2.5
January 5, 2010

Animals are not “meat.”

Shouldn’t we advocate solely for veganism?

Another personally riveting conversation came out of our recent Wool may be Natural—but it’s Cruel post over on Facebook.

Here’s some of the Facebook comments:

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Lisa
Thanks for writing that up, Gary. elephant is a progressive site, but they totally miss the animal/compassion connection, so I am happy to see they were open to posting this.
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Waylon Lewis
Not sure where you get that, Lisa: If you search, say, “PETA” or “vegetarian” or “free range” or “rescue” etc you’ll find dozens if not hundreds of posts on the subject of relating to our animal friends more humanely. Why wouldn’t we, or anyone, be “open” to raising issues of compassion, or lack thereof!
If we can do better, please do help us—you’re more than welcome to contribute.
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Lisa
Hi Wayne, I have been an avid follower of elephant from issue one, and now online. While elephant addresses many worthy issues, veganism is hardly ever discussed as an option. Yes, you do discuss factory farms and the environmental issues that follow, but the suggestions are usually, if not always, to eat so called “free range” or humane meat  under the guise that these options are cruelty free or even environmental and sustainable, when the reality is that they are none of those.

As to your question of “Why wouldn’t we, or anyone, be ‘”open” to raising issues of compassion, or lack thereof’, well, that is a loaded question, but I would wage a guess that it has to do with not wanting to alienate one’s supporters and sponsors.

Thanks for reading, and the good work that elephant does do.
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Waylon Lewis
Lisa, thanks for your reply. Again, please do a search for ‘vegan,’ you’ll see we do a ton of posts…and again, please do write for us, we’re only as strong as the voices that make up our community.

Finally, I think you overestimate our sponsorship–we’re hardly paid for by anyone, right now, by readers or advertisers, it’s much tougher than when we were a magazine.

You got me on one point: I do value effecting the eating habits of meat-eaters as well as the small percentage of Americans who are veggie or vegan. If they can go with more humanely-raised meats, while it’s still killing obviously, at least it’s not quite so…horrific.

Hundreds of posts touch on, or focus on veganism: and I do hope you’ll add one, as did Gary when he commented re wool cruelty a few weeks back! http://www.elephantjournal.com/?s=vegan
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Bea
Waylon… Hi there! I don’t want to nit-pick: I understand that every little step counts in some way. But: just to be clear for accuracy—so that non-vegans own exactly what they are doing—can we not call them humanely raised “meats”? That sort of seals their fate, when they are called “meat” from the git-go… Just saying.
Thanks.
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Waylon Lewis

[You’re] not nit-picking, Bea. I for one completely agree, and it’s an important distinction —we’re talking about sentient beings!—but it touches on my point, that at least half the USA could not care less what we call “meat”…and it’s those people who, if we can get them to at least switch to free range (even though it’s hardly free enough) we could begin to lessen the daily unholy suffering of our otherwise out-of-sight out-of-mind animal friends.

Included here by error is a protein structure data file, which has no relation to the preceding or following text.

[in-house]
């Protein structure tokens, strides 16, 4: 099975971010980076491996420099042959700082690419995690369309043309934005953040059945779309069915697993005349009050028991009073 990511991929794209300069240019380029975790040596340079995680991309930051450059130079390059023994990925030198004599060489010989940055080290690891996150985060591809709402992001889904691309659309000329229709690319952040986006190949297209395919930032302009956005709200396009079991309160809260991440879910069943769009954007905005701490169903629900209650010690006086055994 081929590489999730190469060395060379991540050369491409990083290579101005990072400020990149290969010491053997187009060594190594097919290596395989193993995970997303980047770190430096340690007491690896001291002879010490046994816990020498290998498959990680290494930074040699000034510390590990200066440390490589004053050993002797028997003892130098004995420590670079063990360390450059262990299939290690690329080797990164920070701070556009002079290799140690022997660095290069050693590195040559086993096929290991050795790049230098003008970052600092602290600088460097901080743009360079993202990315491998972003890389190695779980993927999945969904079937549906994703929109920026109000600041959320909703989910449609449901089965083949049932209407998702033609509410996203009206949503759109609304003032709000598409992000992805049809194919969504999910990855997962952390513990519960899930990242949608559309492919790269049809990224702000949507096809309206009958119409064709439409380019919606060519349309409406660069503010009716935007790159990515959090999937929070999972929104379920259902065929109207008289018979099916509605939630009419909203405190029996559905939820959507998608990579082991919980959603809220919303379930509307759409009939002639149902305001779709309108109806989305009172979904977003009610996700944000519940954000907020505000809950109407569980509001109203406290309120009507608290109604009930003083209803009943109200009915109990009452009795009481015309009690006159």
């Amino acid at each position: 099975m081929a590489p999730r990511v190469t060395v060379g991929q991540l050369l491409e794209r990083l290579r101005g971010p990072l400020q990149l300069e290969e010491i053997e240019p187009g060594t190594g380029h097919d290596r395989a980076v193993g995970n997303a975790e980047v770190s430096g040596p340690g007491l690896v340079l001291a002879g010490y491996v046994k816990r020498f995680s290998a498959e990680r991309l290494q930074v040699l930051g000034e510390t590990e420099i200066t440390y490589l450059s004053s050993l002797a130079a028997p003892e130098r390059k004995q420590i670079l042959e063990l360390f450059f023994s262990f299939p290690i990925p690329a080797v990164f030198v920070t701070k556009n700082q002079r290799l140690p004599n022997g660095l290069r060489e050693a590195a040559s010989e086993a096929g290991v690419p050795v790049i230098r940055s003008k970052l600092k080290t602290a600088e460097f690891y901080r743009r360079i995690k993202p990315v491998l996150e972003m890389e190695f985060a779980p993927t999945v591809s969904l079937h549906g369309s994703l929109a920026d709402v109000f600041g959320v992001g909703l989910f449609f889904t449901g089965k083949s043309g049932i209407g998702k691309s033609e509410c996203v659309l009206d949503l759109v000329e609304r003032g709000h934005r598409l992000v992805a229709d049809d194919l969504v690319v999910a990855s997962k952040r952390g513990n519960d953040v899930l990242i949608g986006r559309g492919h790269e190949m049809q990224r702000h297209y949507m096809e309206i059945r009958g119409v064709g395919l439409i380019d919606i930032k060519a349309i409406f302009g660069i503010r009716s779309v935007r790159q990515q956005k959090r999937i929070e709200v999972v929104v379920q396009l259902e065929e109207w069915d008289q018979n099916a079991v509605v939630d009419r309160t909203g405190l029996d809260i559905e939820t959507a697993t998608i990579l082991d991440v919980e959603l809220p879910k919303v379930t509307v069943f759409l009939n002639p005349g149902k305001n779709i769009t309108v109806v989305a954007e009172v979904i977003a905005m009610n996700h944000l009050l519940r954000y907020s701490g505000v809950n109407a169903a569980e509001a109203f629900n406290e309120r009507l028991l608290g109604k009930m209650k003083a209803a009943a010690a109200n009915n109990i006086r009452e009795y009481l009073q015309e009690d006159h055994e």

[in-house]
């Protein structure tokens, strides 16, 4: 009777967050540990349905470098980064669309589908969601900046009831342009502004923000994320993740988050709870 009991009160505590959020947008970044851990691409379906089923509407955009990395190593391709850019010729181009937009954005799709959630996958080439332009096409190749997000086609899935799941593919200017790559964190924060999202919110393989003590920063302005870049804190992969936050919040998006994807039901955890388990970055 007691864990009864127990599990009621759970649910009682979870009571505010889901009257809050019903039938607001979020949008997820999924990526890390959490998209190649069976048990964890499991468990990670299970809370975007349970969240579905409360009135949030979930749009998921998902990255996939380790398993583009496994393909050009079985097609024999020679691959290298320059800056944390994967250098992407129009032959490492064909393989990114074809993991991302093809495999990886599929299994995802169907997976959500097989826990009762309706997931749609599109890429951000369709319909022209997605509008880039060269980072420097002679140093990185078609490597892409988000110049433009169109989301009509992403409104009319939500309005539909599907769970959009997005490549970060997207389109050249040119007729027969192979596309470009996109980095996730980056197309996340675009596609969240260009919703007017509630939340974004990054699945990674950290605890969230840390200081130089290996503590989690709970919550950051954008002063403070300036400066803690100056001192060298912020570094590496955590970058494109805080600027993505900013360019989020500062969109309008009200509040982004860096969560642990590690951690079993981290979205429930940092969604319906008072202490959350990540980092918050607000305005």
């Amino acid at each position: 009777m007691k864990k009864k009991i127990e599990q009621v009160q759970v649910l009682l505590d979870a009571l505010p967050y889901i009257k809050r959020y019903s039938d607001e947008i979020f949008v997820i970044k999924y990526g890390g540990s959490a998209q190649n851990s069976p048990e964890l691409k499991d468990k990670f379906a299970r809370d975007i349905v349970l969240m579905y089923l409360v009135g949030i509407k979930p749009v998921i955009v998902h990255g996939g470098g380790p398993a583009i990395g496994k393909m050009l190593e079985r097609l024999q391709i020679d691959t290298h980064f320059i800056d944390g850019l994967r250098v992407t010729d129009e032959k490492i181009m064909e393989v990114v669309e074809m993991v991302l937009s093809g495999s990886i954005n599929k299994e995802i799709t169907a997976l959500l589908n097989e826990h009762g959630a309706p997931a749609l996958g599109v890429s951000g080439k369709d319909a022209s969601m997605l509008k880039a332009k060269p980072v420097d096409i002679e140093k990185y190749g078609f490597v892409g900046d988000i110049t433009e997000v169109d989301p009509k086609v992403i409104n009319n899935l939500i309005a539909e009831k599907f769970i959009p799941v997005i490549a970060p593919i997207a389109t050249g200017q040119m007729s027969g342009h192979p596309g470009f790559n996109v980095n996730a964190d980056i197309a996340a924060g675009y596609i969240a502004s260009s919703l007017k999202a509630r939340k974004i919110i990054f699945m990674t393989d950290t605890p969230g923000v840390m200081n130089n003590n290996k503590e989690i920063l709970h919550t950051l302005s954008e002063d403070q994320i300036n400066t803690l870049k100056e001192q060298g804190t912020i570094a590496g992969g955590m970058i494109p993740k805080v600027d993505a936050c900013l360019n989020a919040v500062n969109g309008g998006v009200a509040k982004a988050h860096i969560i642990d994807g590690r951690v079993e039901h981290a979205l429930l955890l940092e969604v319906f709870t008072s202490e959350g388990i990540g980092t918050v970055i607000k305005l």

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Bea
I realize there will be “incremental” change. I know too that less suffering is better than more…But I do fear that advocating “happy meat” does encourage some to continue eating animals.

As an example, in one of the videos someone mentioned that the breed of sheep that doesn’t have the extra skin is a better alternative…to “wool”. And that might be so, but it just enables people to continue using “wool” and “sheep” that much longer.

I know there are no easy answers…I just really dislike calling “humanely” raised animals “humanely raised ‘meat.'” You just can’t “raise” “meat”—you must kill animals for “meat.” And I don’t want to ever lose that distinction.

BTW – I don’t know if even half the people care about who they eat…Seems like 90% could give a hoot. 🙁

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Lisa
Thanks again, Wayne. Again, I appreciate all the good work that elephant does in educating the community in so many wonderful ways. As a 25 year vegan and animal advocate, and as an avid reader of elephant from day one (and i mean cover to cover when it was a magazine and now when I receive my email newsletters), I have often felt like the recipes , articles, endorsements via products or restaurants, and even the small number of sponsorships you receive, are heavily animal product oriented.

Perhaps it is just our view points, as you clearly feel like veganism has been treated fairly. Of course I very much appreciate your willingness to discuss and be so open. It is not as common as you may think(:
Warm regards,
Lisa
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Waylon Lewis
Well, I’m vegetarian, I wish everyone were vegan or vegetarian or at least ate “humanely-raise meats”—I know, animals murdered for our pleasure!—I’m trying basically as a green-minded media source to educate about more mindful alternatives for all of us.
As [Bea] said, maybe 90% of Americans don’t want to be either vegetarian or vegan, so educating them away from factory farms, agribusiness, is an urgent cause.

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